Maxine Clark joins online class for a talk on social entrepreneurship and Build-A-Bear

Under any other circumstances, the classroom guest in Doug Villhard’s Introduction to Entrepreneurship class would have been impressive—but not noteworthy. Maxine Clark, founder of St. Louis-based Build-A-Bear Workshop, is a WashU Olin booster, a friend of the university and a frequent guest speaker in Olin classrooms.

But on Thursday, March 26, she joined a mosaic of students in a Zoom video classroom—another example of students, instructors and special guests making the Olin experience work in the midst of a global pandemic.

On the fourth day of online instruction after the campus closed to contain the coronavirus pandemic, Clark shared the story of how she created her Build-A-Bear concept. Nearly 30 MBA students aimed their webcams at the St. Louis entrepreneur and dropped questions into a chat window.

The focus of the class was social entrepreneurship—an area where Clark has been active since retiring as Build-A-Bear’s CEO in 2013. But first, there were questions about her big retail hit.

“I wanted to ask if the original idea of Build-A-Bear was the idea that was launched,” wrote Derek Leiter, MBA ’21. “Or did the idea change (like most of ours in class have) after researching the market?”

Maxine Clark (center, right column) shares a slide from her presentation about the day she appeared on Oprah’s television show as she was ramping up new Build-A-Bear Workshop stores.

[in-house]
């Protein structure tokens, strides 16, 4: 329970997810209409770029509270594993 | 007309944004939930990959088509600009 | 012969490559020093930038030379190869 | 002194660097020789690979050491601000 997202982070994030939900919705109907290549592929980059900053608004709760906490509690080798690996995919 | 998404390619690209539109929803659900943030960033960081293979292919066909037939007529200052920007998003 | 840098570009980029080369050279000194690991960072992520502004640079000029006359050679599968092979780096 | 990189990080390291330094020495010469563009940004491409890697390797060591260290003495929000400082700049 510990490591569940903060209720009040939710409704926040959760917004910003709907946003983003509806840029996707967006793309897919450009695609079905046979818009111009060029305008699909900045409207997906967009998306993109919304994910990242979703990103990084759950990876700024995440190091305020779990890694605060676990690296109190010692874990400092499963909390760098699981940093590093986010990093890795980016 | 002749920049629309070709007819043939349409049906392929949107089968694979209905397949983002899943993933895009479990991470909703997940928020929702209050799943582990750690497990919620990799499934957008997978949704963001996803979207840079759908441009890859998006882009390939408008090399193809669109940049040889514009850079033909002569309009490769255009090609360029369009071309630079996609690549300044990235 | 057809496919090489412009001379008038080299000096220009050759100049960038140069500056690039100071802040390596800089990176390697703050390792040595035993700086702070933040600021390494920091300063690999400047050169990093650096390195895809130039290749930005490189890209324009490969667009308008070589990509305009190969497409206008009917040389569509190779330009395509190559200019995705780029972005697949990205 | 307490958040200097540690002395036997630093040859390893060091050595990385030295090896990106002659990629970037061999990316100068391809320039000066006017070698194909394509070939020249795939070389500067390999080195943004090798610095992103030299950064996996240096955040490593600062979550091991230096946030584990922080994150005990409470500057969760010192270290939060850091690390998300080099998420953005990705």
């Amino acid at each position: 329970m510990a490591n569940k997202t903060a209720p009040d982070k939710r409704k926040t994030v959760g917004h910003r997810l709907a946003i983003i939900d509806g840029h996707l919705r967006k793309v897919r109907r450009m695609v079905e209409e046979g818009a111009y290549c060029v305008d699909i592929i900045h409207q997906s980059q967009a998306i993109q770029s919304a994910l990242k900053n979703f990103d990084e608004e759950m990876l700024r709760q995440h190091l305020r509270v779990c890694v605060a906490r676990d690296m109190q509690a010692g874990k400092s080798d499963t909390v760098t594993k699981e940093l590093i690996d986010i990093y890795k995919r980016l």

Clark said the more people who got involved, the more the concept evolved. For example, store patrons who build their own teddy bears carry out a step that wasn’t part of the original idea: including a small red heart with the bear’s stuffing.

“Someone else came up with the idea of the heart,” Clark said. “We had no idea people would grab onto the idea like they did. People started putting three and four hearts in a bear. They’d put a wish on the heart. We got so many ideas from our customers.”

Dean Mark P. Taylor also stopped by the class for a few minutes to bid Clark and the students a hello. He thanked Clark for visiting the class under today’s unusual circumstances and thanked everyone for how they’ve adapted. “Today’s a great example where we have a great class and a great entrepreneur who can share her experience,” Taylor said. Later, in the classroom’s chat, he said, “So proud of you guys.”

Clark also spoke to the class about Delmar Divine, a project to rehabilitate the former home of the St. Louis region’s St. Luke’s Hospital—north of Delmar Boulevard and east of DeBaliviere. Her vision is to convert the building into “Cortex for nonprofits,” referring to a St. Louis-area business incubator. Delmar Divine would include retail, housing and office space and is planned to open in the summer of 2021.

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